1. A filter – Social media resources such as twitter, and #FOAMed resources such as blogs and podcasts can act as a filter to deliver the information that is most useful to us. Tools such as blog aggregators (e.g Feedly) and podcasting apps can serve to deliver this filtered material in manner that is easy to access
  2. Improved accessibility – Smartphones, tablets and laptops help us to access the information so that the drive to work, train journey, or airline flight can be used productively. “Read by QXMD” and “Pocket” are examples of apps that help improve access to material on the go.
  3. Help with organisation – productivity apps such as Evernote, calendar apps, Workflowy/Todoist are extremely useful to get things done as efficiently as possible.

 

tech tools-2

*The author has no financial conflicts of interest to declare with any of the mentioned products

Collaboration/ community of practice

As mentioned earlier, collaborating with colleagues is a very valuable part of an individual’s learning. Learning is a social activity2, and discussion/ debate/ elaboration of the topic with colleagues maintains curiosity and interest as well as reinforcing learning2.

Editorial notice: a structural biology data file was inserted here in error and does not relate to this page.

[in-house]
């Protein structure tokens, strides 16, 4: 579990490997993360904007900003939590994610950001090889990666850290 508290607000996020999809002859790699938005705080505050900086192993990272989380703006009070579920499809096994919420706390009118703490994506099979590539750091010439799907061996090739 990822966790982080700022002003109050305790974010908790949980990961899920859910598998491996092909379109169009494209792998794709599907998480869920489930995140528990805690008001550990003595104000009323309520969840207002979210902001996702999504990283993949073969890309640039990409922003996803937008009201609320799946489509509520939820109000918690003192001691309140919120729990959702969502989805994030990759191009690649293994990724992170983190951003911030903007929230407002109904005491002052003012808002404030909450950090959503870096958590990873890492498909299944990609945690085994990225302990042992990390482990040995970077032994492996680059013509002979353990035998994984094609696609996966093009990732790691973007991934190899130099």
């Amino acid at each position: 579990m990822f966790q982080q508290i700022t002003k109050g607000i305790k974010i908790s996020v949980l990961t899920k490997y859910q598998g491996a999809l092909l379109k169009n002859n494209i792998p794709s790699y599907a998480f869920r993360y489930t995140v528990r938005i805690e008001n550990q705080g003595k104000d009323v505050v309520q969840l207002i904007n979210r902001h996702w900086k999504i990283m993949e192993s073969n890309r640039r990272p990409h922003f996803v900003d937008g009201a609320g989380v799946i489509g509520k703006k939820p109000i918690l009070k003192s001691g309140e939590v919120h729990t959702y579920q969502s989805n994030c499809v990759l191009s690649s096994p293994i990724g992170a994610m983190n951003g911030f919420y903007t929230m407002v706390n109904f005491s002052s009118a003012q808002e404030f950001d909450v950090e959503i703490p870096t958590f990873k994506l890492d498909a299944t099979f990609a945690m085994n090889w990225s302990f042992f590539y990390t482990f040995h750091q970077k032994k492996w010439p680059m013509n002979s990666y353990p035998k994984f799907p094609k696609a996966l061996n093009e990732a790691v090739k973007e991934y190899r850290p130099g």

Collaboration can take many forms.  More traditional methods that are commonly used include journal clubs, study groups, and morbidity & mortality meetings. However, more recently this collaboration of people with similar interests has also been occuring in the online arena – via media such as commenting on blogs, online journal clubs or case based discussions. Examples include Academic Life in Emergency Medicine’s MEdIC series or the Simulcast Journal Club. Many have “closed” groups using online tools such as ‘slack’, that are specifically designed for the collaboration of teams. The main benefit of collaborating online is that it is not limited by geography – allowing an infinitely large and diverse group of people to be involved. In addition, it facilitates asynchronous engagement – where people can participate at a time and place that is convenient to them. It also improves accessibility to those people who live in rural or remote areas, and keeps them engaged in the conversation.

 Organisational support

Organisations have a responsibility to promote lifelong learning, by supporting and providing avenues for collaborative learning. Ensuring access to professional development leave and clinical support time, and affirmation or professional development activities are essential.

Summary

Being intellectually stimulated and challenged throughout our lives is critical for our wellness as human beings. We should endeavour to maintain curiosity, be creative, commit to a lifetime of learning and collaborate with others throughout our career and beyond. It might just make your life more fulfilling!

For lots of great additional resources – click – Intellectual spoke e-learning

References

  1. Dyche L, Epstein RM. Curiosity and medical education. Med Educ. 2011 Jul;45(7):663-8.
  2. David C. M. Taylor & Hossam Hamdy (2013) Adult learning theories : Implications for learning and teaching in medical education: AMEE Guide No. 83, Medical Teacher, 35:11, e1561-e1572
  3. Ted talk by Carol Dweck – “ The power of believing that you can improve”

 

About Suneth Jayasekara